BALTIMORE, M.D. - October 12, 2011 - As a member of the President's Advisory Council for Stevenson University, I have had a front row seat to observe its stunning success. Through academic excellence, job and graduate school placement (95%), and intelligent marketing, Stevenson has doubled its undergraduate enrollment in the last decade. The following article provides an overview of a case study in effective management.
Building a University by David McKay Wilson.
When Stevenson University built its first University-owned residence halls in Owings Mills in 2004, the project featured four-bedroom, two-bathroom apartments that could be converted to market-rate rentals if students didn't want to live there. Yet Stevenson students came in droves, filling all 550 beds that first year. This fall, more than 2,000 students moved into the University's residence halls in Owings Mills, including the 520 who now occupy two new halls that opened late this summer. On Sept. 10, the Stevenson Mustangs football team played its first home game at the University's new stadium, which also houses a fitness center where students are getting in shape behind the glassed-in façade that faces Owings Mills Boulevard.
The commuter school once known as Villa Julie College has transformed itself into the increasingly residential institution called Stevenson University with its two distinctive campuses that are located six miles apart in northwest Baltimore County.
"We had a vision, and we had a sense of urgency," says Stevenson President Kevin J. Manning, Ph.D. "We knew that unless we changed our character, we would be unable to survive."
Students look out of Rockland Center toward residence halls.
Transforming a Vision Into Reality The rapid development of the 75-acre Owings Mills site has played a central role in Stevenson's emergence as Maryland's fastest-growing four-year independent university. During the past decade, Stevenson's enrollment has risen from 1,500 to 3,250, with the number of students living on campus growing from 200 to 2,000. The development of Stevenson's graduate programs in business, technology, nursing, and forensics has also helped fuel its growth.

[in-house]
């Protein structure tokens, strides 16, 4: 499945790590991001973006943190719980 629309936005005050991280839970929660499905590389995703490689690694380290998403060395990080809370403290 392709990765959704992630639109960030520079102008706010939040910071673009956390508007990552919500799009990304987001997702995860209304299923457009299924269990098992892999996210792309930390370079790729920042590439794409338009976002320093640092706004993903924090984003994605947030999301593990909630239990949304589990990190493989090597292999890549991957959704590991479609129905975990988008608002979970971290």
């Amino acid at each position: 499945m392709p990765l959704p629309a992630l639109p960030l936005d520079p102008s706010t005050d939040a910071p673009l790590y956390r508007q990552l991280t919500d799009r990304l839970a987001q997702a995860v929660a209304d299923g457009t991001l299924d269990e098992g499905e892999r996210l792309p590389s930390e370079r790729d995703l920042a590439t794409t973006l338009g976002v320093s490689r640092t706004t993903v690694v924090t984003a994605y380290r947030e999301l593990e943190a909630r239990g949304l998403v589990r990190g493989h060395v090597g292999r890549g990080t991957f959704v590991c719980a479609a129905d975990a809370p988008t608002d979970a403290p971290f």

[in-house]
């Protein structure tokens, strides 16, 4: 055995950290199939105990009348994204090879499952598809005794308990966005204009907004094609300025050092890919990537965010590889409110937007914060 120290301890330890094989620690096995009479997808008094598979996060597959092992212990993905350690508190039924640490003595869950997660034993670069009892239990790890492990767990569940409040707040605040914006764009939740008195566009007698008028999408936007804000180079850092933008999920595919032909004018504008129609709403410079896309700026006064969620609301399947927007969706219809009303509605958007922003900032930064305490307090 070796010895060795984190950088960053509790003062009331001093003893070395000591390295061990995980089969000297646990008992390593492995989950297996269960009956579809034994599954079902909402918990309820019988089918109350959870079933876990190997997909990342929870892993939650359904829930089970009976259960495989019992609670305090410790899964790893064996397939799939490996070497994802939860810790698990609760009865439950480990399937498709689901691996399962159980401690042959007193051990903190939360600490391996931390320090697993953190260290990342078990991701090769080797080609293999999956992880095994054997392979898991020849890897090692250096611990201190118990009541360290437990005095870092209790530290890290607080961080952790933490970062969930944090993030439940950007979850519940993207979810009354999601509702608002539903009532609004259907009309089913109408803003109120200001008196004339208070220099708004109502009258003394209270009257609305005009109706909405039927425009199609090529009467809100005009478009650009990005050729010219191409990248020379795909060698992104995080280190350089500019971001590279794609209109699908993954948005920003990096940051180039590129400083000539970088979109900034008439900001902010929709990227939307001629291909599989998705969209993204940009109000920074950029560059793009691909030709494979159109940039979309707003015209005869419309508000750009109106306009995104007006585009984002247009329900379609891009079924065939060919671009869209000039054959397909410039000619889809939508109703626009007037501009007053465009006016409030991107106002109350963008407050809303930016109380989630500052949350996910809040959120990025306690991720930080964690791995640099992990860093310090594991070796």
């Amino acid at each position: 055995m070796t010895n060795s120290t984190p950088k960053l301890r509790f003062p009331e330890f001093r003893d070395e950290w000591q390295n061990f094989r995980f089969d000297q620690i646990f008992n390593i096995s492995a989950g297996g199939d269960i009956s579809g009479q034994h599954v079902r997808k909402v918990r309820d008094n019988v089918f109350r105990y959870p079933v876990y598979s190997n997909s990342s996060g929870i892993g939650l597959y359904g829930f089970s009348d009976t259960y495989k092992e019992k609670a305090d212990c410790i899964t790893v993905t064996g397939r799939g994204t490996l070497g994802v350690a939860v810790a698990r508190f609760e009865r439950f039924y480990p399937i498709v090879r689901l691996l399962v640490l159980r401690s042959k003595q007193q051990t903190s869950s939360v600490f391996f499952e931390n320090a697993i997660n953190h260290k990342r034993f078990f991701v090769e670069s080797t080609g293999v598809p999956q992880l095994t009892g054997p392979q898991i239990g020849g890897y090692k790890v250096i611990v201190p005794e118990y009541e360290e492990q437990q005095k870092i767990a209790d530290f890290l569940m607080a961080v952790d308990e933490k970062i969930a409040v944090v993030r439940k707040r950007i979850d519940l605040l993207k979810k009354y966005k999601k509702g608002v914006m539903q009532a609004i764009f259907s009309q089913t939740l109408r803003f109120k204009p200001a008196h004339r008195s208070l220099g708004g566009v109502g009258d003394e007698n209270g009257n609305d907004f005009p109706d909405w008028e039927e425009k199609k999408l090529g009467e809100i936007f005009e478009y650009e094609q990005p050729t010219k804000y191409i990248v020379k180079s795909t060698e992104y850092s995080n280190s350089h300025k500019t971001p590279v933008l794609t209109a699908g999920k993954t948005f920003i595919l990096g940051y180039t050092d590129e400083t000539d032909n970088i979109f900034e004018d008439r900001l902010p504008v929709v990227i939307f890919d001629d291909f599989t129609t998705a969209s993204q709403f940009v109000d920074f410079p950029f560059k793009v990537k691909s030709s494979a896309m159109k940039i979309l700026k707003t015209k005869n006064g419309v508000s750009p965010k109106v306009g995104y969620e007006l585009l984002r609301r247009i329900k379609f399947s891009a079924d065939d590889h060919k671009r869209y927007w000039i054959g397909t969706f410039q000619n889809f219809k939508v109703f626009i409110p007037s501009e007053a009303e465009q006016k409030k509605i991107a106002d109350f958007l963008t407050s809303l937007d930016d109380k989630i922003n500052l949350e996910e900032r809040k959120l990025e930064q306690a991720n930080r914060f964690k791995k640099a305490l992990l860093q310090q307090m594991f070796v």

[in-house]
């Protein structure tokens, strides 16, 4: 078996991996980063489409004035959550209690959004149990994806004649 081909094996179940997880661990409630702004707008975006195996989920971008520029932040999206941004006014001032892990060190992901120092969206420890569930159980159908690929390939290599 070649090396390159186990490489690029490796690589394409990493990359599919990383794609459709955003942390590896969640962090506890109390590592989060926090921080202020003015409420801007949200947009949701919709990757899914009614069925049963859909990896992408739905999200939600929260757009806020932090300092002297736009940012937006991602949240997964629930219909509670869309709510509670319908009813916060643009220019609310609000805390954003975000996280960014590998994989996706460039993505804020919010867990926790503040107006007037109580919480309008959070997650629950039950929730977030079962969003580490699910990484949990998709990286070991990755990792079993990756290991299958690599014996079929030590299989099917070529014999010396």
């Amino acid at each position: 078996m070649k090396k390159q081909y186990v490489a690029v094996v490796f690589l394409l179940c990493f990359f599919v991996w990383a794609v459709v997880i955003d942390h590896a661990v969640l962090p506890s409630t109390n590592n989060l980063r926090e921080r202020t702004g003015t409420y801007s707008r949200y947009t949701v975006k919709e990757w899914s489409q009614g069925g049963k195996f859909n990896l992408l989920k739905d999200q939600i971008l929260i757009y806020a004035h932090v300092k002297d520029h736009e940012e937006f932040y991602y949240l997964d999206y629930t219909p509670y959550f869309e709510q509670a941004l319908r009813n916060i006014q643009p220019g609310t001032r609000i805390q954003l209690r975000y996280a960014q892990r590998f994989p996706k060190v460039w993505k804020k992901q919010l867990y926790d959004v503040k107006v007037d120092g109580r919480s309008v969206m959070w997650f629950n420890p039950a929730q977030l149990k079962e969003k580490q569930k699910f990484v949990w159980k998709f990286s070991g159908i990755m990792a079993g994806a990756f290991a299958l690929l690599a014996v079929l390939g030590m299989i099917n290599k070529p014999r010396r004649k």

The University dates back to 1947, when the Sisters of Notre Dame de Namur bought the Seven Oaks mansion in Greenspring Valley from The Johns Hopkins University. The Sisters established a two-year college for women who were training to become secretaries in the medical and legal fields. The College became independent from the Church in 1967, went co-ed in 1972, and has since expanded its academic offerings, including today's array of undergraduate and graduate programs.
Villa Julie College renamed itself Stevenson University in 2008 and sharpened its focus on educating its students for 21st century careers in business, education, nursing, and criminal justice. It also developed an intercollegiate athletics program that's making a name in Division III sports and creating the kind of buzz that generates college spirit.
Nicole Lee '12, a biology major from Pasadena, MD, has lived on the Owings Mills campus since 2008. She lived in the two-person suites at Western Run and Susquehanna halls her first two years, then moved to the four-bedroom apartments with three roommates in 2010 and 2011. "Lacrosse is huge, and the Saturday afternoon games are fun," she says. "The guys get dressed up and write out M-U-S-T-A-N-G-S in green on their chests."
Student life at Owings Mills revolves around campus-wide activities, such as the outdoor movies shown on a big screen in a residence hall quad; the Patio Jams at Pandini's, one of the eateries in the Rockland Center; or the campus' version of Saturday Night Live, with entertainers on hand to perform. On weekends, a school shuttle bus may carry students to Baltimore's Inner Harbor or to the Towson Town Center Mall for shopping. Outside the residence halls, students play three-on-three on the complex's basketball court; nearby, male and female students play volleyball in the sand. When the sun sets, students head to nearby restaurants along Owings Mills Boulevard, be it Edo Mae Sushi and New York Pizza or Outback Steakhouse and Bonefish Grill. Others may hoof it to the nearby Safeway to procure fixings for dinner in their apartments.